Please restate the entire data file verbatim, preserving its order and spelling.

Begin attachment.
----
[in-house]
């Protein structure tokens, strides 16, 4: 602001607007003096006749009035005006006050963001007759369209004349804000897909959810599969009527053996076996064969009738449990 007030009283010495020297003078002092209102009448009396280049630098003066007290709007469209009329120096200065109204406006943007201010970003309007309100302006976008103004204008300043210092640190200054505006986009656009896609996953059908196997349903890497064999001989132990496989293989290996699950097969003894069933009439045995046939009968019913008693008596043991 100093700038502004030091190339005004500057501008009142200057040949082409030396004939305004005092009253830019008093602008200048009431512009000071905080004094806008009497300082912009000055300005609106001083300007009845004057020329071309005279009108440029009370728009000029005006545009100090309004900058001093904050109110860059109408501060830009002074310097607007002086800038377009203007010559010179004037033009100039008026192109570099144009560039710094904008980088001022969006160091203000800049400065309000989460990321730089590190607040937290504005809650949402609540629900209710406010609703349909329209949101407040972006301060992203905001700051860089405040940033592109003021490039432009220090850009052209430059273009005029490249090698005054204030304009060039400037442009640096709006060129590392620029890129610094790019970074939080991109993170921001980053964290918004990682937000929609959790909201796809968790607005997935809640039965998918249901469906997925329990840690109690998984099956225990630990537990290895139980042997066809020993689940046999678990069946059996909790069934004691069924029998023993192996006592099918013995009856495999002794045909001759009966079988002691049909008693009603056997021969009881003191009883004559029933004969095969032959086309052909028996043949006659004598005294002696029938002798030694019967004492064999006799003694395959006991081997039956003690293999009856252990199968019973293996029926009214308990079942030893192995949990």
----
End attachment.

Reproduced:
[in-house]
């Protein structure tokens, strides 16, 4: 602001607007003096006749009035005006006050963001007759369209004349804000897909959810599969009527053996076996064969009738449990 007030009283010495020297003078002092209102009448009396280049630098003066007290709007469209009329120096200065109204406006943007201010970003309007309100302006976008103004204008300043210092640190200054505006986009656009896609996953059908196997349903890497064999001989132990496989293989290996699950097969003894069933009439045995046939009968019913008693008596043991 100093700038502004030091190339005004500057501008009142200057040949082409030396004939305004005092009253830019008093602008200048009431512009000071905080004094806008009497300082912009000055300005609106001083300007009845004057020329071309005279009108440029009370728009000029005006545009100090309004900058001093904050109110860059109408501060830009002074310097607007002086800038377009203007010559010179004037033009100039008026192109570099144009560039710094904008980088001022969006160091203000800049400065309000989460990321730089590190607040937290504005809650949402609540629900209710406010609703349909329209949101407040972006301060992203905001700051860089405040940033592109003021490039432009220090850009052209430059273009005029490249090698005054204030304009060039400037442009640096709006060129590392620029890129610094790019970074939080991109993170921001980053964290918004990682937000929609959790909201796809968790607005997935809640039965998918249901469906997925329990840690109690998984099956225990630990537990290895139980042997066809020993689940046999678990069946059996909790069934004691069924029998023993192996006592099918013995009856495999002794045909001759009966079988002691049909008693009603056997021969009881003191009883004559029933004969095969032959086309052909028996043949006659004598005294002696029938002798030694019967004492064999006799003694395959006991081997039956003690293999009856252990199968019973293996029926009214308990079942030893192995949990």